is a federal program that serves the unique needs of children
— kindergarten to grade 12 — who struggle to learn. Title I programs and
services provide customized instruction and curricula that helps these students
meet academic standards and take an active, engaged interest in what they learn
and can do. As the oldest and largest federal education program, Title I
programs build equity of opportunity for children whose struggles often keep
them on the academic sidelines.
Title I, Part A Schoolwide and Targeted Assistance Schools 2016–17
The Every Student Succeeds Act (ESSA) replaced No Child Left Behind (NCLB) on
December 10, 2015, as the reauthorization of the Elementary and Secondary
Education Act (ESEA). As OSPI confirms details about the new law, we will
post them to our ESSA website. ESSA will
be fully operational in school year 2017-18.
Update on the 2017-18 Title I, Part A Annual Application (iGrants Form Package 201)
The Office of Superintendent of Public Instruction (OSPI) will release the annual application for Title I, Part A (iGrants Form Package 201) in mid-July. Please note: ESSA requires new information to be collected as part of LEA’s Title I, Part A plans. Parts of the 2017–18 Title I, Part A Annual Application may involve collaboration efforts with LEA staff outside of the Title I, Part A program. In advance of the application launch, and to assist you in any areas where collaboration is needed, OSPI is making parts of the application available.
- Title I, Part A Program Plan: FP 201 questions regarding general use of Title I, Part A funds.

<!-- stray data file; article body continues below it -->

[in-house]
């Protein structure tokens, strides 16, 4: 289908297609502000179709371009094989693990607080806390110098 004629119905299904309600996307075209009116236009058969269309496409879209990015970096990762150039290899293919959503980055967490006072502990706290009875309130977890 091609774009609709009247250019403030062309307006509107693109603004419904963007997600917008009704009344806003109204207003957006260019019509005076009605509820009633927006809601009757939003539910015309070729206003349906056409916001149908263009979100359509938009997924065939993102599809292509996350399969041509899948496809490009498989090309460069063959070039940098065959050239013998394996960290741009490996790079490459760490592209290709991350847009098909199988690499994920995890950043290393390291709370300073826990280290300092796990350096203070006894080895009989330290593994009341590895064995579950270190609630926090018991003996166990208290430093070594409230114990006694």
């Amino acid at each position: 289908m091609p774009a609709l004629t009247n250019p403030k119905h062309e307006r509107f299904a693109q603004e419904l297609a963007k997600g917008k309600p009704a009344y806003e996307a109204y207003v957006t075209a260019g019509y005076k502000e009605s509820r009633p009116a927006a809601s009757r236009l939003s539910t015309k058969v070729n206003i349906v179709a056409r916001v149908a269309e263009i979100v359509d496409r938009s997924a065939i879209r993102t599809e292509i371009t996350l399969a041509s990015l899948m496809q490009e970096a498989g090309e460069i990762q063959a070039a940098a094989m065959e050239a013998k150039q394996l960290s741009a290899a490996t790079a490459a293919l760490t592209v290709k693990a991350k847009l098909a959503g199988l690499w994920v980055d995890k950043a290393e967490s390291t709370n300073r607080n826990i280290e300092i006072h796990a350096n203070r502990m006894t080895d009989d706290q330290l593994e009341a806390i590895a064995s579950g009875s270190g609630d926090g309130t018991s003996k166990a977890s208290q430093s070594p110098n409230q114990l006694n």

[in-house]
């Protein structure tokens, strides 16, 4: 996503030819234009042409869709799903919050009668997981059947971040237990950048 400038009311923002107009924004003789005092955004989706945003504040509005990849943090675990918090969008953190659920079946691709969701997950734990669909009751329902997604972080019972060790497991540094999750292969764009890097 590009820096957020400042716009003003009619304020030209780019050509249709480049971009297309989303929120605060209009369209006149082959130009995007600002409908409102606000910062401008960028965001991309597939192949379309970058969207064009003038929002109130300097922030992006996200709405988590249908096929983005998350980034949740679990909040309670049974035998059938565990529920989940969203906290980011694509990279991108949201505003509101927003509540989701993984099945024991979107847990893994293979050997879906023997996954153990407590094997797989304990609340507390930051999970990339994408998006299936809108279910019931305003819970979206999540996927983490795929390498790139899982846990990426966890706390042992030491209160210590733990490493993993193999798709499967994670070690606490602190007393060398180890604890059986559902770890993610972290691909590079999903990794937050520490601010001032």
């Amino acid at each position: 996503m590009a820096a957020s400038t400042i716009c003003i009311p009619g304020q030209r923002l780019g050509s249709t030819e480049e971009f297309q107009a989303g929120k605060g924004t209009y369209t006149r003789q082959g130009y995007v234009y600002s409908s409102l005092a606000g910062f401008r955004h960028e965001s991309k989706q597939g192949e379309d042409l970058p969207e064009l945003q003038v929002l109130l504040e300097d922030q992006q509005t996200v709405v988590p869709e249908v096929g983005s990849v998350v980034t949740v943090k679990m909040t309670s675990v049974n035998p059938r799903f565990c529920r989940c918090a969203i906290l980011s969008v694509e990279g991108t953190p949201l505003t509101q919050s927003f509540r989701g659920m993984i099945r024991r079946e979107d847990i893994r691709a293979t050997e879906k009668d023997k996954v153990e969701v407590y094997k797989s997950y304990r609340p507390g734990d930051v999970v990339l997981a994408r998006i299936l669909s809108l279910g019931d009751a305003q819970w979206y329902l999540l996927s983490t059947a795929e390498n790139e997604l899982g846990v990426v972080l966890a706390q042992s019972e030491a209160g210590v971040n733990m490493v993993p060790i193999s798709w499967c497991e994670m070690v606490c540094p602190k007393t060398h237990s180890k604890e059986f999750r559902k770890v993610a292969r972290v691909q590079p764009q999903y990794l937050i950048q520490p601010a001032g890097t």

- Homelessness and Title I, Part A: Each Local Education Agency (LEA) is
required to complete
Homeless Student Needs Assessment as a part of their
application for Title I, Part A funds via iGrants Form Package (FP) 201.
- Ranking and Allocation (format will remain the same in iGrant 201)
- Private Schools: LEAs will need to complete the new planning tool to
answer private school questions in the iGrant. Note: If your LEA provided
services to private school students in 2016-17, OSPI emailed your Title I,
Part A director a customized file with your 2016-17 data.
New in 2017-18: LEA Comprehensive Approaches to Well-Rounded Education, Equitable Access to Effective Instruction, Discipline, and Transitions in and Out of High School.
ESSA requires LEA answer questions regarding strategies and initiatives to systemically support all students enrolled in the LEA. These questions are not limited to Title I, Part A programming. ESSA requires LEAs submit these questions to OSPI for the first year it is in effect (the 2017-18 school year). From then on, OSPI is allowed to establish a schedule, which does not have to be annually. (ESSA Section 1112(a)(4))
ESSA Section 1112(b) outlines the purpose of the LEA plan:
“To ensure that all children receive a high-quality education, and to close the achievement gaps between children meeting the challenging state academic standards and those children who are not meeting such standards.”
To limit administrative burden for LEAs, wherever possible OSPI provided check-boxes for LEAs to identify strategies already required by law (RCW or WAC), identified in our draft ESSA Consolidated State Plan, or provided frequently used research-based strategies. The questions are provided below.
- Common questions asked about poverty measures for K-12 students in Washington State for Learning Assistance Program and Title I, Part A funding
- Data Appendices
K-4 Literacy — Report Student Data for Title I, Part A and LAP
Schoolwide | New Guidance on Schoolwide Programs | Targeted Assistance
Consolidated Program Review: 2016-17 Title I, Part A Procedures
Combine Funds Bulletin B054-12 | Guidelines
Community Eligibility Provision Q&A and Guidance
Maintenance of Effort Federal Programs | Training
Unspent 2016-17 Set-Asides |
Professional Development Set-Aside for 2017-18
Time & Effort Personnel Activity Report | Certification | Compensation
Forms Principal Attestations
Homelessness and Title I, Part A Dear Colleague Letter | NCHE Homelessness and Title I, Part A Brief
Pilot Project — Integrating K–6 Visual Art Lessons into Title I Schoolwide Services